Plant Talk

Presently at NYBG: Branching Out

Posted in What's On at NYBG on June 22, 2023, by Marlon Co

Marlon Co is the Photographer & Digital Media Manager of The New York Botanical Garden.

This week on Presently, staff appreciation week at NYBG—or as we call it, Branch Out Week—had us as busy as the bees. Staff were invited to lead or participate in professional and personal development opportunities that had us buzzing around between Pfizer Lab and Herbarium tours, lectures and classes, workout and meditation sessions, and more. Busy as we were, the plants and landscape didn’t go untended—or unnoticed. Between events, I took any opportunity, as I always do, to appreciate the fruits of labor made possible only through the collective effort of NYBG staff.

Some highlights this week include the popping of poppies and the multifaceted forms of various hydrangeas in the Home Gardening Center. Did you know the “flowers” they produce are actually modified structures called bracts which surround the actual smaller flowers in the center? Speaking of flowers, the Rock Garden is awash with color currently, with blooms like pincushion flower everywhere you look. While there you may find other creatures enjoying the view, like the common chipmunk, but common shouldn’t always be synonymous with boring.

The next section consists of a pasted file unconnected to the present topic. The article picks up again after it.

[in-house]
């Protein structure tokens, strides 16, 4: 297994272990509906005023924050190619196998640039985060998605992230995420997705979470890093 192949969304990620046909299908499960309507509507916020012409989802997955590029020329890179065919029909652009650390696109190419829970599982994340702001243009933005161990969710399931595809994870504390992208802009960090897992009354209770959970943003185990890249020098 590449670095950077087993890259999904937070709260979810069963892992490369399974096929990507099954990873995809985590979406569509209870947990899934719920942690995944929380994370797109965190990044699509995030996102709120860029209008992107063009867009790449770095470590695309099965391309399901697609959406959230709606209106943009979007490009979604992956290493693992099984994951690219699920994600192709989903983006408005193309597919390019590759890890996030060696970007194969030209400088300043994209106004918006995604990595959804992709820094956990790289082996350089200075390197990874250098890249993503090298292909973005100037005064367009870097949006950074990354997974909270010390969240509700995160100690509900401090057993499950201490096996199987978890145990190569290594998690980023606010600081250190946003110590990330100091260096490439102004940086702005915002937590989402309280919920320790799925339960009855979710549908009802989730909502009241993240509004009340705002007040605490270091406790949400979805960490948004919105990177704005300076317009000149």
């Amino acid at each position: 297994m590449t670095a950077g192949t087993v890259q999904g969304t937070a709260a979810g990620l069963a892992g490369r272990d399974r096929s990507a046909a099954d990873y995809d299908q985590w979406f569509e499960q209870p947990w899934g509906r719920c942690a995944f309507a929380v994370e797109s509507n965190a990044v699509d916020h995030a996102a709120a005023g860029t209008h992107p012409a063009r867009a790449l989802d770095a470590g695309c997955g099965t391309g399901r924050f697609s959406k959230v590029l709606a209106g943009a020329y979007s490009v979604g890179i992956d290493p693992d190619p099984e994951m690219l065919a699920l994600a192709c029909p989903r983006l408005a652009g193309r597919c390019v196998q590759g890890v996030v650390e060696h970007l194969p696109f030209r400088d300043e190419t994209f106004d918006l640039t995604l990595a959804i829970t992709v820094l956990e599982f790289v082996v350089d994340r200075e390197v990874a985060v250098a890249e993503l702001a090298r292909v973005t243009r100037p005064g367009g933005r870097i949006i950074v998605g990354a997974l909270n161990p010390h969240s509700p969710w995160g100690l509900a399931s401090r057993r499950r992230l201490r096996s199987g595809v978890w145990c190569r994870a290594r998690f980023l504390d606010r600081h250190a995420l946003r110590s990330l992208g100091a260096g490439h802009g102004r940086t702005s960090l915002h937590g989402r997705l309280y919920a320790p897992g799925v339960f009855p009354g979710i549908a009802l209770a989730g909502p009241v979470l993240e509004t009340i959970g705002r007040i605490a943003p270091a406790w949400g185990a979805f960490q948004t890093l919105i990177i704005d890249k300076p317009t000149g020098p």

Beauty is in the eye of the beholder as they say, and with that in mind, have you ever considered how beautiful unmowed grass can be? In the Liasson Narcissus Collection and Daffodil Hill, one can see the seedheads of our lawns glistening in summer light and swaying with the breeze. Beautiful as they are, these moments also offer ecological benefit. Longer grass generally retains more moisture by keeping the ground cooler, therefore reducing water use, and letting it grow reduces energy consumption by minimizing use of gas or electric mowers. Best of all, allowing the grass to grow allows natural processes to unfold, promoting the attraction of wildlife—like birds, insects, and pollinators—by providing food and shelter.

I often look at NYBG as a sort of scale model for our larger world. Using our knowledge of nature, humans can take action (or in some cases inaction) to promote a more beautiful and healthy ecosystem for all inhabitants of the planet to enjoy.

Stay tuned next week as we continue our journey of discovery around the Garden grounds in Presently at NYBG.

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